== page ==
Merging sound and vision has been a theme for Edward Sharpe and the Magnetic Zeros these past few days, as — in addition to frontman Alex Ebert scoring a Golden Globe — the band recently released the official music video for "All Wash Out." The video was created by and stars a fan who recently passed away.
The band posted the video — a gorgeous affair in which fan Sophia Glaser wanders through the forests and the rain — to YouTube, complete with a letter from Glaser's sister Luna, explaining how the young woman passed away in her sleep due to a brain hemorrhage.
Luna tells the band that Sophia had first entered the video in a contest, and that her family later played it at her memorial service.
"I find the description (which went along with her video); 'A girl goes on a journey to wash away what's behind her leading to her rebirth' incredibly moving as she would have no idea that she would soon leave this earth," Luna wrote, adding, "It gives indescribable joy and comfort to be able to turn to this video, during this period of grieving and to know that it will stay with us."
Luna ends the letter with a plea — one that the band answered, and then some: "I realize that it is a long shot, but it would mean very, very much to us if there were any way you would be able to help share this last memory of Sophie."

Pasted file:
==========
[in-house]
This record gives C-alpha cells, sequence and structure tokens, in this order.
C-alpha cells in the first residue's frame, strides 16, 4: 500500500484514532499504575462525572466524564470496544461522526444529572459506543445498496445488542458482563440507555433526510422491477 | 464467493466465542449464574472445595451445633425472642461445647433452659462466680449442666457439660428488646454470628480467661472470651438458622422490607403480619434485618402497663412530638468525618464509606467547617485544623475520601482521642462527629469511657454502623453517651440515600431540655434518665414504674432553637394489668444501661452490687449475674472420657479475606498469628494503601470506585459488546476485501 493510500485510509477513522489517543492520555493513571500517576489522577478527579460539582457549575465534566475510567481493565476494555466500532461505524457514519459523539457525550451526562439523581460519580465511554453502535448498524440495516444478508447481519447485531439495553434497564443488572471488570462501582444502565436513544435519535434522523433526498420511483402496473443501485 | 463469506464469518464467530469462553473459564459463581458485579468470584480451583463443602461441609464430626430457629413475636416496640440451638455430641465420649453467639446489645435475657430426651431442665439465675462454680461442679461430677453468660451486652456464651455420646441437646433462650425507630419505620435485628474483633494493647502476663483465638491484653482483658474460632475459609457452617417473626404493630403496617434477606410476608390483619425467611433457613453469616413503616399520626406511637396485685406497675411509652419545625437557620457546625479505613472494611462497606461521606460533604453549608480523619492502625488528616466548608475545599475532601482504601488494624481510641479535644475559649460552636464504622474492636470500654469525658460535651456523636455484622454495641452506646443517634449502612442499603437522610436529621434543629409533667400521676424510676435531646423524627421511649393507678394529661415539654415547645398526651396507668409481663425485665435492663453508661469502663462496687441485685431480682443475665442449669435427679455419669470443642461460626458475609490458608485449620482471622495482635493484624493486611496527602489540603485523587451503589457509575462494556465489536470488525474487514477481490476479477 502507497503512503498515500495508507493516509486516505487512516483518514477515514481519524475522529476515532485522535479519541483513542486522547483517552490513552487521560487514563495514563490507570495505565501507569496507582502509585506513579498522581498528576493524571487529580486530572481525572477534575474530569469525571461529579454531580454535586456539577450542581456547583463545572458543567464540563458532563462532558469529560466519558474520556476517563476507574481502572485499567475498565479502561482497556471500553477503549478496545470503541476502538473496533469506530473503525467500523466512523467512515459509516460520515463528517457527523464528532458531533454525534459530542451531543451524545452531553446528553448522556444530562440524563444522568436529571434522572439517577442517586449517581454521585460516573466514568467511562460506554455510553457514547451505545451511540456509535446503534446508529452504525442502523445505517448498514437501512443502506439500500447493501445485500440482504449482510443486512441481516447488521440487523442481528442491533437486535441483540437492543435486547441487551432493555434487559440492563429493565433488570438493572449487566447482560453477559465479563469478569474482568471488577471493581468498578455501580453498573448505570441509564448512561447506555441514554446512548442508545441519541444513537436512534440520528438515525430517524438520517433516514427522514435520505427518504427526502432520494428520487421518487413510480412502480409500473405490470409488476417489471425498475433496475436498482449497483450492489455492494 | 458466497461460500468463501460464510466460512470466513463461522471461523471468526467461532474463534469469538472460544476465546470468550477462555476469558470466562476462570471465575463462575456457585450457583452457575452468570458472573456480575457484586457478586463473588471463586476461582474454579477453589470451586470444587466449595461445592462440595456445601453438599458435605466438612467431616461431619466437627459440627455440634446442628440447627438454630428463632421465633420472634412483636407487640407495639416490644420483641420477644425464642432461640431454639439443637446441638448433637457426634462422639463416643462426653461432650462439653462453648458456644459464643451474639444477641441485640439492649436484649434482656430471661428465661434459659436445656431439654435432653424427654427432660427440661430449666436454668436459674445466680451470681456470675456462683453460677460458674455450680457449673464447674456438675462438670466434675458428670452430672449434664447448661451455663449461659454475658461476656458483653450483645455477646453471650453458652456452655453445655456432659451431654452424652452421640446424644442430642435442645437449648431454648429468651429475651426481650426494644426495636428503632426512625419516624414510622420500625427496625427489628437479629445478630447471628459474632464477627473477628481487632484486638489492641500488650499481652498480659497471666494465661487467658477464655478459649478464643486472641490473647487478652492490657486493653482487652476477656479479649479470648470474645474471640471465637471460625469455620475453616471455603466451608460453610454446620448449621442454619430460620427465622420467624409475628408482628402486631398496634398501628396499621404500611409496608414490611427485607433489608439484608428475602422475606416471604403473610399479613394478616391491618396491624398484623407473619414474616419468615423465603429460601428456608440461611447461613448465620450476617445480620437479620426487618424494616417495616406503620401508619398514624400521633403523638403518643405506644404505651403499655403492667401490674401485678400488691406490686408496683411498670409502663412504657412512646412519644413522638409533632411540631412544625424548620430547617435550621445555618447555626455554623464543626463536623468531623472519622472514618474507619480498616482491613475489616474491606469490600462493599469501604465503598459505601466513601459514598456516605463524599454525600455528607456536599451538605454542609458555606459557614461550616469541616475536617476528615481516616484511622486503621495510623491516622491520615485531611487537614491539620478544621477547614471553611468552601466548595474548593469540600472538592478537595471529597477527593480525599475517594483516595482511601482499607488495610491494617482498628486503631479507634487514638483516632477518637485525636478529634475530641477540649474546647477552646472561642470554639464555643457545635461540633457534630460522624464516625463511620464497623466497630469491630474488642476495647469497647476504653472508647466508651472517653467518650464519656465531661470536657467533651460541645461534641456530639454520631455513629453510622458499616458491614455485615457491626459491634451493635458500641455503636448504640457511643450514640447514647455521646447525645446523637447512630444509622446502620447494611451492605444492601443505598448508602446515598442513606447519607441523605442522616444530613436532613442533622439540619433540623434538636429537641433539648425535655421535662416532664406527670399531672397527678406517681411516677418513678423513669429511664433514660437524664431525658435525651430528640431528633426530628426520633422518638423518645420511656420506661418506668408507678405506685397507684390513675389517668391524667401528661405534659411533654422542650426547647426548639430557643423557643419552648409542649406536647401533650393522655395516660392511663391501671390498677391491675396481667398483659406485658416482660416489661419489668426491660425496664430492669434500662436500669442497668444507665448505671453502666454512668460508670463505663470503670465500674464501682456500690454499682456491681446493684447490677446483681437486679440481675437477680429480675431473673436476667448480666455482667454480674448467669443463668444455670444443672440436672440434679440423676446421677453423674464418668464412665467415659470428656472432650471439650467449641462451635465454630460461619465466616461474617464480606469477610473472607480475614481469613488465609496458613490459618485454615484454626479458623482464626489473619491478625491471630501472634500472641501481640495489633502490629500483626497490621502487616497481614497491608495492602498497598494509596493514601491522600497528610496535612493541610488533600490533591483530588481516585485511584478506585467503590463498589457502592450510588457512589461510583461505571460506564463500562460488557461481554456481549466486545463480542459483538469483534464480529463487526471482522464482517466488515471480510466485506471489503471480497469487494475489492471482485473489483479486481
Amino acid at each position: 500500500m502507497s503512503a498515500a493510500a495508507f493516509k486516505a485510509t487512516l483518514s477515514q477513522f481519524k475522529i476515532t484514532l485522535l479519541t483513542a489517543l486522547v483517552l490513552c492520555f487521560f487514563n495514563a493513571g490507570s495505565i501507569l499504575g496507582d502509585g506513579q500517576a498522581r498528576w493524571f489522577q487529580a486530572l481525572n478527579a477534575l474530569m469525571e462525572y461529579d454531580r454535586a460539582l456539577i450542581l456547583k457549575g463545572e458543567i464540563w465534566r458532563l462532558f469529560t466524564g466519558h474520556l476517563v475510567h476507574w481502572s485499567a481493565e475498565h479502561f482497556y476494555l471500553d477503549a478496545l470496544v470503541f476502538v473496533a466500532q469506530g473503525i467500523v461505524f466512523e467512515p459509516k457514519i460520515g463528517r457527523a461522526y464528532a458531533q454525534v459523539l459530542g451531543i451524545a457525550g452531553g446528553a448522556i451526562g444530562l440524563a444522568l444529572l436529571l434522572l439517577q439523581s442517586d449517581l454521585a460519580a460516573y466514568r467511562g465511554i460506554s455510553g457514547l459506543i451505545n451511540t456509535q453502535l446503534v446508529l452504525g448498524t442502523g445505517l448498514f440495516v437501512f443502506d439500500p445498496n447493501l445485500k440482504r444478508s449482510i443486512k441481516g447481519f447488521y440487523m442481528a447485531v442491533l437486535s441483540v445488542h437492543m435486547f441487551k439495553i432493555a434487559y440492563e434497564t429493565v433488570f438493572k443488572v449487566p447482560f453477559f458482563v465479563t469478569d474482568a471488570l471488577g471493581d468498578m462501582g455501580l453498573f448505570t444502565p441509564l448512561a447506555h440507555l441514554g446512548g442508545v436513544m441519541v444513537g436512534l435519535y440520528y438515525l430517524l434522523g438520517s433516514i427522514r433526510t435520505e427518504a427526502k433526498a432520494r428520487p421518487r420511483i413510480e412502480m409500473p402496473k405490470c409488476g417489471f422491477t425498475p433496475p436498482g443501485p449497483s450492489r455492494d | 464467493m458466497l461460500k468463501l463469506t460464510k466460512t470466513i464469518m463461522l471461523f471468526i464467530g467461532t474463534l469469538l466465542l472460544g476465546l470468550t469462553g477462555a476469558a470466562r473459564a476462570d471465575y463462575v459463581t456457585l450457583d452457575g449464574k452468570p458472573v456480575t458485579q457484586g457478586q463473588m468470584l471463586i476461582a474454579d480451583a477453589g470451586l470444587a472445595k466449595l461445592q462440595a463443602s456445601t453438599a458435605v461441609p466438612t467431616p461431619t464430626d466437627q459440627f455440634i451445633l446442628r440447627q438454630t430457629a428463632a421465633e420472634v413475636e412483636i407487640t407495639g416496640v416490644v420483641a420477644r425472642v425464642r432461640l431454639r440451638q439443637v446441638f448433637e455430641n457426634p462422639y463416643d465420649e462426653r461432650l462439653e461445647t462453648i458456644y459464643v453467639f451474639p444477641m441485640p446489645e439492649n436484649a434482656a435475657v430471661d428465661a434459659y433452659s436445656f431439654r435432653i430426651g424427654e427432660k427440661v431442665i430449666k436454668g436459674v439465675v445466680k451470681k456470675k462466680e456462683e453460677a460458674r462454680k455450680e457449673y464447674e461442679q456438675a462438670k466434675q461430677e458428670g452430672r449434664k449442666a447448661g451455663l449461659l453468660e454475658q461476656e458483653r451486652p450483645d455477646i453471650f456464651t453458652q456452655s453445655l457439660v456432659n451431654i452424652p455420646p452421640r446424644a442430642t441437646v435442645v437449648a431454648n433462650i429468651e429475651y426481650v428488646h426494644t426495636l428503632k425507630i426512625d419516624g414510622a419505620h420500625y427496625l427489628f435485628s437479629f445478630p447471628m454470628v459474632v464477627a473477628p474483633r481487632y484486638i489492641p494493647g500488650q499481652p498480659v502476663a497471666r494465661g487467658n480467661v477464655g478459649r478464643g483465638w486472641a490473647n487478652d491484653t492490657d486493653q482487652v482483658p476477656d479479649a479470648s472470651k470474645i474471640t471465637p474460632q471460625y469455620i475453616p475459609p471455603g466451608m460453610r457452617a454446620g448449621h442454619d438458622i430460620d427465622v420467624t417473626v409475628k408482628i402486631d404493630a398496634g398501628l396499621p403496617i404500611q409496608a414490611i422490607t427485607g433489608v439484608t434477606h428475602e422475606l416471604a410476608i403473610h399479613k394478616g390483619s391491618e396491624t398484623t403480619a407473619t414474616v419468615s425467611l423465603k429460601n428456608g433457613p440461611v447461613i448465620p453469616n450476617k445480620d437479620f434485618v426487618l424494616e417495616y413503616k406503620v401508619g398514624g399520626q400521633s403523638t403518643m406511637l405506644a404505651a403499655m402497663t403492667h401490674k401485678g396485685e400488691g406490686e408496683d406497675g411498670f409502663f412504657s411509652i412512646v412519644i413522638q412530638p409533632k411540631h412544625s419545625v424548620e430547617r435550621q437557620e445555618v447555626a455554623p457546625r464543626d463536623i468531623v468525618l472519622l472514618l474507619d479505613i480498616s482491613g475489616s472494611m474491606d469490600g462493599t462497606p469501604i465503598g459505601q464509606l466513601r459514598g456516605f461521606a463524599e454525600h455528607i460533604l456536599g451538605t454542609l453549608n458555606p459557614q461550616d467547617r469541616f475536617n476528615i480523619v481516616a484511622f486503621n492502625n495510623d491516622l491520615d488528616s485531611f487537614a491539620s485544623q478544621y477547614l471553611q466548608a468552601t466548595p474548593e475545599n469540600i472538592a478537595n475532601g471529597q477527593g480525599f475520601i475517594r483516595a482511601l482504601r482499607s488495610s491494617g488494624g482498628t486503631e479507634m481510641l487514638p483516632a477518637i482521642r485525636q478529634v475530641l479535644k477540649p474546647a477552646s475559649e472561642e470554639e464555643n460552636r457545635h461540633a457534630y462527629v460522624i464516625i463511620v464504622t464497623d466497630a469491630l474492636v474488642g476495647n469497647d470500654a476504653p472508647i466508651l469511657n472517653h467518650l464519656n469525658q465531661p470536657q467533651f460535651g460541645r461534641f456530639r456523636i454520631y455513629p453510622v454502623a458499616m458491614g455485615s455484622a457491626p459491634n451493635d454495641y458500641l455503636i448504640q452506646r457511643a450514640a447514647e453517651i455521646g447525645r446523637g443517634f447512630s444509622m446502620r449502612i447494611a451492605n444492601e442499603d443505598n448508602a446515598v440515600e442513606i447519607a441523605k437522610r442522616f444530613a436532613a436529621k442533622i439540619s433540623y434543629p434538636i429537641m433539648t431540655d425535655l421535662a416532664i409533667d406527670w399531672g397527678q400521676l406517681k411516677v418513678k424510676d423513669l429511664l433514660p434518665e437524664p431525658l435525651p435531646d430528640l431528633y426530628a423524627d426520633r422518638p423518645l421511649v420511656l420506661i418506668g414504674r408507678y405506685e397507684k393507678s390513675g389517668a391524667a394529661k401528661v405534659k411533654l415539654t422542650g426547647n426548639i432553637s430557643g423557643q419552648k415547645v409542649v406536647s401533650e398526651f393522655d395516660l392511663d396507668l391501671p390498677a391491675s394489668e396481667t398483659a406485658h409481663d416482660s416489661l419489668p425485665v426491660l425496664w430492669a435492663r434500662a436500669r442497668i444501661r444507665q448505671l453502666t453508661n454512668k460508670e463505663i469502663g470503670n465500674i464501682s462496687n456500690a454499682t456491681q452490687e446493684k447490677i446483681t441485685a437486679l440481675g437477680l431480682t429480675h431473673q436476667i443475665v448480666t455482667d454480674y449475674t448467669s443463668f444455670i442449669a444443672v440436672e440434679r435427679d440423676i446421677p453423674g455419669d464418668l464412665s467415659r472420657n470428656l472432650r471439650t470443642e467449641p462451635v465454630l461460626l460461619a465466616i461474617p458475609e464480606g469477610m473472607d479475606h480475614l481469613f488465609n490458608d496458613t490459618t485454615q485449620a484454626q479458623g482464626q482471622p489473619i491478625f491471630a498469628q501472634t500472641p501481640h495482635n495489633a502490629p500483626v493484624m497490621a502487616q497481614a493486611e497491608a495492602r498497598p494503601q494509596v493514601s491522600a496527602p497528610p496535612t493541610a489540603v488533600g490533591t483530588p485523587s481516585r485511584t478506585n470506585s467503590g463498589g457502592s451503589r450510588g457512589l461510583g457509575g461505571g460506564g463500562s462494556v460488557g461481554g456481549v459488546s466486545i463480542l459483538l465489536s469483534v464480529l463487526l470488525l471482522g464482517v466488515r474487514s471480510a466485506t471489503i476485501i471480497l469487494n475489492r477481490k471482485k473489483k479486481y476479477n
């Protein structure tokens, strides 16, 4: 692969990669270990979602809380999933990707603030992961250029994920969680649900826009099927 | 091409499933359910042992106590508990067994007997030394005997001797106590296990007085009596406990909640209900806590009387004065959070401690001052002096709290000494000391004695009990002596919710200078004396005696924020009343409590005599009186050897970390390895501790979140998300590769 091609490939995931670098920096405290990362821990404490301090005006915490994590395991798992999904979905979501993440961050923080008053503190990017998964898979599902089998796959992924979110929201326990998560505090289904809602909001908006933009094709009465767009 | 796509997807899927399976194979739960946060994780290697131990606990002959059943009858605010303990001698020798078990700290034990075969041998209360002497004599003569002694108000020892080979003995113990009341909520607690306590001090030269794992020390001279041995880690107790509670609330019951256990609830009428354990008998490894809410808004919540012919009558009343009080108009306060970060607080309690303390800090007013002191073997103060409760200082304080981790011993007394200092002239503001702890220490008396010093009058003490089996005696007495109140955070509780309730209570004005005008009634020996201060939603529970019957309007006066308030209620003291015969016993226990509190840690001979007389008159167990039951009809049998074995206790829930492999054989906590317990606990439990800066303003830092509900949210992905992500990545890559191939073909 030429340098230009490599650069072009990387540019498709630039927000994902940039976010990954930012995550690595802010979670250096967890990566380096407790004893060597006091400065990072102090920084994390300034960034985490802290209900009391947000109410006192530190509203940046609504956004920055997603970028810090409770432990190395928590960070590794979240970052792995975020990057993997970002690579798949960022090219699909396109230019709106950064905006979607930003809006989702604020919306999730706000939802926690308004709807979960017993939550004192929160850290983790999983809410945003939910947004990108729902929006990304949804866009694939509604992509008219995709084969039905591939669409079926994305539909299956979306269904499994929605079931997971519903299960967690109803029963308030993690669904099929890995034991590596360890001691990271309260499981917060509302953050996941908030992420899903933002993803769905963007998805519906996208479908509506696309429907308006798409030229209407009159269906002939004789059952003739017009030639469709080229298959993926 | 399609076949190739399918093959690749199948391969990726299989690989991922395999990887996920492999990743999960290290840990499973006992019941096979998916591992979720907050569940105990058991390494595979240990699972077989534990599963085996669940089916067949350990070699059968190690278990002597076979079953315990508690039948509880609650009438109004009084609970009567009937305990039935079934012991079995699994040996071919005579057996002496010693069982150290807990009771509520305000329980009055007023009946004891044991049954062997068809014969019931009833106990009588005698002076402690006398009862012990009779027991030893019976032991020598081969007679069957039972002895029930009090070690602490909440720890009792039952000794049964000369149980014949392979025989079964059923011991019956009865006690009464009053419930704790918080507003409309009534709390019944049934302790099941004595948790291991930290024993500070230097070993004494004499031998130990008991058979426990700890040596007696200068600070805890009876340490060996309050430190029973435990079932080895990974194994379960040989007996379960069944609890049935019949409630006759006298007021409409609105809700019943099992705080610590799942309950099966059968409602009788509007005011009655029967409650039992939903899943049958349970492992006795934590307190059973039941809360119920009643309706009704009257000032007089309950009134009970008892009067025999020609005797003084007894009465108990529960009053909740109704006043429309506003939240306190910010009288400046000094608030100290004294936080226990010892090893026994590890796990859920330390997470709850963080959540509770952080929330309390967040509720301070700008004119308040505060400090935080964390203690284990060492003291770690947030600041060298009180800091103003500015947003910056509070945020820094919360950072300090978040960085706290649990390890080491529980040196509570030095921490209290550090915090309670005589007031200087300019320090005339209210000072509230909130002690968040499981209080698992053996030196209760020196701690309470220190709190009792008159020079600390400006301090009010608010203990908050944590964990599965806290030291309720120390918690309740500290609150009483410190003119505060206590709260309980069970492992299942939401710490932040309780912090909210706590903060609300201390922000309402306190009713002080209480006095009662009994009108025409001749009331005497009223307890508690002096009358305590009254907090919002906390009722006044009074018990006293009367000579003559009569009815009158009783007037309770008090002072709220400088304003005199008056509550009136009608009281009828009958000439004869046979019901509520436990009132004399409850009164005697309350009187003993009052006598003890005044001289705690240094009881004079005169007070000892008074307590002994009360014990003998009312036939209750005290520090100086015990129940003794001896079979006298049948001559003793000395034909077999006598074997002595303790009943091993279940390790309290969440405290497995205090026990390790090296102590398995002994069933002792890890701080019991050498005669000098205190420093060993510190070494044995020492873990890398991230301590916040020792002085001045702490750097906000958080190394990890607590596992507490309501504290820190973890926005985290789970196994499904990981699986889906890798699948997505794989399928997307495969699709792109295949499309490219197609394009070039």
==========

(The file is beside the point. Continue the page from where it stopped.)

Not only did the band share the video, they also made it their official music video for the track, and shared Luna's letter in the description on YouTube. A lovely creation brimming with both sadness and a kind of manic, open-mouth-in-the-rain joy, the video is the perfect accompaniment to the band's fragile storm of a song, which comes off of their 2012 album Here.
Frontman Ebert also celebrated merging image and music Sunday night when he collected his Golden Globe for Best Original Score, for the film "All Is Lost," which stars a lost-at-sea Robert Redford.
When accepting the award, Ebert thanked director J.C. Chandor, saying:
"Thank you for having the faith to see what I had done before and thought that I could do this. Even the most deft pen is a clumsy tool and yet we still try for magic. Thanks for letting me try all over your movie."
Looks like Ebert decided to pay it forward when embracing Glaser's vision.